I worry when I hear people in the “helping professions” say that they want to help. Why? Because that attitude can be harmful.
I work with children and youth who have been marginalized and discriminated against. They have often been abused in their homes, treated badly in their foster homes and labeled by teachers, foster families, therapists and social workers as problem children. When one of us in the helping profession gets involved to “help” these children we may do further damage. How?
There can be something wrong in the wanting to help when there is something in it for the helper. Why do we want to help? So we feel that we are doing something worthwhile with our lives, that we are “making a difference”. What does this have to do with the needs of the child? Sometimes nothing. Sometimes this “helping” attitude gets in the way of seeing and being with the child. It is an agenda. The child needs to change in the way the helper wants in order to make the helper feel successful and useful.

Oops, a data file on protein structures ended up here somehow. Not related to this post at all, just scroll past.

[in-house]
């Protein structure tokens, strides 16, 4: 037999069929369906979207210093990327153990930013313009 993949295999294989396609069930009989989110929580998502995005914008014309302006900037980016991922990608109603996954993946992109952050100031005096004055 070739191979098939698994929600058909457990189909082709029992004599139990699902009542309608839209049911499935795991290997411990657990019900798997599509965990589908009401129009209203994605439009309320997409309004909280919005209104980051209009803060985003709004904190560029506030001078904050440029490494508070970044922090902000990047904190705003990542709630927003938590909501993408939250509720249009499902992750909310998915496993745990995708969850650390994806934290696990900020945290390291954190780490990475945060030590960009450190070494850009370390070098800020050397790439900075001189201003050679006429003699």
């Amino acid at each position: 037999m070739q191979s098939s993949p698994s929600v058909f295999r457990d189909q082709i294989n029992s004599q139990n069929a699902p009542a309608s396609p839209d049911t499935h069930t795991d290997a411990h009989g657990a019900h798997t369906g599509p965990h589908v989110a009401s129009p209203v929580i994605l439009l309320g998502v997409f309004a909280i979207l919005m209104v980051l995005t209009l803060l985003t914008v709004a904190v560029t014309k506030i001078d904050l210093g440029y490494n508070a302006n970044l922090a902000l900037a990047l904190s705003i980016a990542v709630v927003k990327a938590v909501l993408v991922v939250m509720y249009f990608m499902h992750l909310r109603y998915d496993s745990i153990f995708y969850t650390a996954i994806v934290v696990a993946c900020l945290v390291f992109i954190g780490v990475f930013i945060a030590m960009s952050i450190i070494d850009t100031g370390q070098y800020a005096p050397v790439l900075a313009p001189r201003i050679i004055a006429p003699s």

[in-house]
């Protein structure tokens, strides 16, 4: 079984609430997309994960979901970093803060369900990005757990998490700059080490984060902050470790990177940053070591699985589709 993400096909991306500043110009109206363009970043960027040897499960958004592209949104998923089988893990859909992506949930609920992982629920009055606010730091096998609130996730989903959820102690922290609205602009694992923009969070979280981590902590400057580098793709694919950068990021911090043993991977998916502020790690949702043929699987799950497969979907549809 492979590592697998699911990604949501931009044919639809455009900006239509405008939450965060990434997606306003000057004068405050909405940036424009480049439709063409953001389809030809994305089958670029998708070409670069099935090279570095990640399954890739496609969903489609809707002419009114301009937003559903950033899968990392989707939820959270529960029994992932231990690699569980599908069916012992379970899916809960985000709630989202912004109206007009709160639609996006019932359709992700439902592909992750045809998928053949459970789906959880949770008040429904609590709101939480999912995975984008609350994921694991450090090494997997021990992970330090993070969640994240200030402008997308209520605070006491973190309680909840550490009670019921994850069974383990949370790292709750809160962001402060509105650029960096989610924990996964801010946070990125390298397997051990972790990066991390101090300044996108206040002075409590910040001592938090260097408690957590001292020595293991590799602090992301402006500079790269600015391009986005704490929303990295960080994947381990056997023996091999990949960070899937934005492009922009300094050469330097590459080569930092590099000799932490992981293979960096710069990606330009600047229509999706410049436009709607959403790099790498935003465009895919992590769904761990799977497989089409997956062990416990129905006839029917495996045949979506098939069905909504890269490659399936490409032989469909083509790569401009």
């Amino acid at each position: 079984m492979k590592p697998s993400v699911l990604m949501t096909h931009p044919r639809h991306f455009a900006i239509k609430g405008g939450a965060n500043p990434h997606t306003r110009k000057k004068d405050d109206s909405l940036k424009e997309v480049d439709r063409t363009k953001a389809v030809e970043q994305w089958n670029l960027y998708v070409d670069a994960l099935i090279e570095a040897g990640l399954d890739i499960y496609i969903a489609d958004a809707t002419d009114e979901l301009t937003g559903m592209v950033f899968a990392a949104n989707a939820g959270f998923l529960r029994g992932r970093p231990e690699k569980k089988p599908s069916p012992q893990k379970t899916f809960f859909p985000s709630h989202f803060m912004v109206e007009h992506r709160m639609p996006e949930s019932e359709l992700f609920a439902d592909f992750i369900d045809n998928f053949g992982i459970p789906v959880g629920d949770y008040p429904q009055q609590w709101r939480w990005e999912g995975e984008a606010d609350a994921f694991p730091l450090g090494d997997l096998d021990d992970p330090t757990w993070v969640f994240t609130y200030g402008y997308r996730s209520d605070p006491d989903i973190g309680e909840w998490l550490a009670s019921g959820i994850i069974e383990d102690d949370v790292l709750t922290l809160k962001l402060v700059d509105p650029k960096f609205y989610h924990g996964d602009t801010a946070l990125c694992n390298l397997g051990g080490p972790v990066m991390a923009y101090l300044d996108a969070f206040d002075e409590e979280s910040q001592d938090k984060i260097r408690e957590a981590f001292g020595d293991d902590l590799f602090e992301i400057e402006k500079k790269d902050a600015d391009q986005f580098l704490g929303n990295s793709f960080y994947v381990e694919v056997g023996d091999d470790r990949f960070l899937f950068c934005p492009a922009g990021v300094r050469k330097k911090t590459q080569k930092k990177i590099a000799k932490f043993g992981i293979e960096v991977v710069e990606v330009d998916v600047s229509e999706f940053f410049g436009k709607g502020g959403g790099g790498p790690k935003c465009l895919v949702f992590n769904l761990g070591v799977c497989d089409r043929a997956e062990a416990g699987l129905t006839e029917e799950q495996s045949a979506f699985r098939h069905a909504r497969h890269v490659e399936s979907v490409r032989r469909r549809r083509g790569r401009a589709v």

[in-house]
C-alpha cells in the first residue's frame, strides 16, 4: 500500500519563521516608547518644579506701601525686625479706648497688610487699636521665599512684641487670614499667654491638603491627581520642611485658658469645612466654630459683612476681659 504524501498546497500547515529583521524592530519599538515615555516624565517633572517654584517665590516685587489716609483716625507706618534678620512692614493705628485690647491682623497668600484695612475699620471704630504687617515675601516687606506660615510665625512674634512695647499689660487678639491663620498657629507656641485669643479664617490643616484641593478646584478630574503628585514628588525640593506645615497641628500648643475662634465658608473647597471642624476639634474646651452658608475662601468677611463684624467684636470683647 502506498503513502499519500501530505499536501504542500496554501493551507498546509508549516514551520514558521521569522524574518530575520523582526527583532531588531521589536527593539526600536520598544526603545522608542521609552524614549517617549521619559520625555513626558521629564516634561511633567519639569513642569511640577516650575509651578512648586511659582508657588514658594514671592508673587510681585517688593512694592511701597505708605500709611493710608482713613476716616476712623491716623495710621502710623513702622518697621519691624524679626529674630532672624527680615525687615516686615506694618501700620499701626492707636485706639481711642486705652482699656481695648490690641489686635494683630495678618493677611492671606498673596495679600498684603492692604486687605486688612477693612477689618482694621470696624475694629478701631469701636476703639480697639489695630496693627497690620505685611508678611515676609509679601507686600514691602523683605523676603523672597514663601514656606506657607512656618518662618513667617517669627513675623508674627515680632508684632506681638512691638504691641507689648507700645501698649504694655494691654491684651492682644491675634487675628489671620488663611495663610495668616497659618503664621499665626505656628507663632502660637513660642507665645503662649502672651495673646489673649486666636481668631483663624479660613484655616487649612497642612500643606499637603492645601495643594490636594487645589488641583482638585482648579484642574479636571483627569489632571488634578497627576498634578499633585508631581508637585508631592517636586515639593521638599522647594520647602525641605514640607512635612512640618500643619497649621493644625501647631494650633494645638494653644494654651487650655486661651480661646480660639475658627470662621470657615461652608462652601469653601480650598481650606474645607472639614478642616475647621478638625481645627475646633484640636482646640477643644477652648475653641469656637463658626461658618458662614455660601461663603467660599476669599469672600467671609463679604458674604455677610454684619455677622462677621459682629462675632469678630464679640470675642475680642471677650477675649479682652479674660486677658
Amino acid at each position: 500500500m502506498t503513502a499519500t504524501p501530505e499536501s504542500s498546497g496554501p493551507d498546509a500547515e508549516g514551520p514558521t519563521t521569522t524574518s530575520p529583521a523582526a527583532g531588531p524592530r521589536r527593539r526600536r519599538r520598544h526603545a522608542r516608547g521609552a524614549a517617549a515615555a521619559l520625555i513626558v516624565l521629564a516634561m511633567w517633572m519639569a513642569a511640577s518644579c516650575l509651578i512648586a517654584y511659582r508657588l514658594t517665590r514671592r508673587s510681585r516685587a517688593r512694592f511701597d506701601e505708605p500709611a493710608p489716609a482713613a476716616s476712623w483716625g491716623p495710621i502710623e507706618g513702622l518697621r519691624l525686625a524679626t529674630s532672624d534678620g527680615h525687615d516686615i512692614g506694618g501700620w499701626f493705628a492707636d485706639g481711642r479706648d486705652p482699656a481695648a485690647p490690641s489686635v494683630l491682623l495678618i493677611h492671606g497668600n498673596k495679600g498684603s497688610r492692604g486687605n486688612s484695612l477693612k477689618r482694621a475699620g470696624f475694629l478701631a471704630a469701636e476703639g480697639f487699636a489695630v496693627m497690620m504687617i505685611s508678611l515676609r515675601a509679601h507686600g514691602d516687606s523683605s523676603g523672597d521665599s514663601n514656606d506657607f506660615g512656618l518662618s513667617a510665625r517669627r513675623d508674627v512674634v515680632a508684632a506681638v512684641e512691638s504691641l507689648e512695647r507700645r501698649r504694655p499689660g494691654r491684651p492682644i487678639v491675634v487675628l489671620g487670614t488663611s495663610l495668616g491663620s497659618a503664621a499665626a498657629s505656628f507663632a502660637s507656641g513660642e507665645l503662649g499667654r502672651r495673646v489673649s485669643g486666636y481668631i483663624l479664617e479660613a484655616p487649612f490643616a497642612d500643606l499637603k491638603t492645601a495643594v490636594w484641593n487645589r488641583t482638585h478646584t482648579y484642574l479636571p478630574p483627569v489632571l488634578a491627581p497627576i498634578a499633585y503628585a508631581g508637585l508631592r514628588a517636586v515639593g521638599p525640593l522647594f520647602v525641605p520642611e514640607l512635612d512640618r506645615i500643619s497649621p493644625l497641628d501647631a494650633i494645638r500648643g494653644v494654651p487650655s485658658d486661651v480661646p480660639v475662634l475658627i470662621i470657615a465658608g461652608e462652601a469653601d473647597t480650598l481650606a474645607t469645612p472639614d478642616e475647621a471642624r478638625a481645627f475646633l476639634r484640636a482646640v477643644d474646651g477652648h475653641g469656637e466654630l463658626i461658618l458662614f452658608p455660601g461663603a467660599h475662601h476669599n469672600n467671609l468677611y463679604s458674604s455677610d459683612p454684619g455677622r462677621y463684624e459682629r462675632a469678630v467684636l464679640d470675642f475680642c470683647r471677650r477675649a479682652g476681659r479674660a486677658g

So how do we do this work and keep ourselves and our agenda out of our work? I think the first and most important step we can take is to be as present and as awake as possible when we are with clients so we can be authentic and genuine. Russell Delman talks about returning to grounded presence. This means that I am not getting lost in feelings or thoughts. It means that I stay aware of the “I” that is with the children that I work with.
|A clients artwork to help remind herself to dream big about the future.|
When I start wanting something to happen in a therapy session, I know that “I” am leaning in way too far. The session is becoming what I want and that means there is less room for the client’s needs.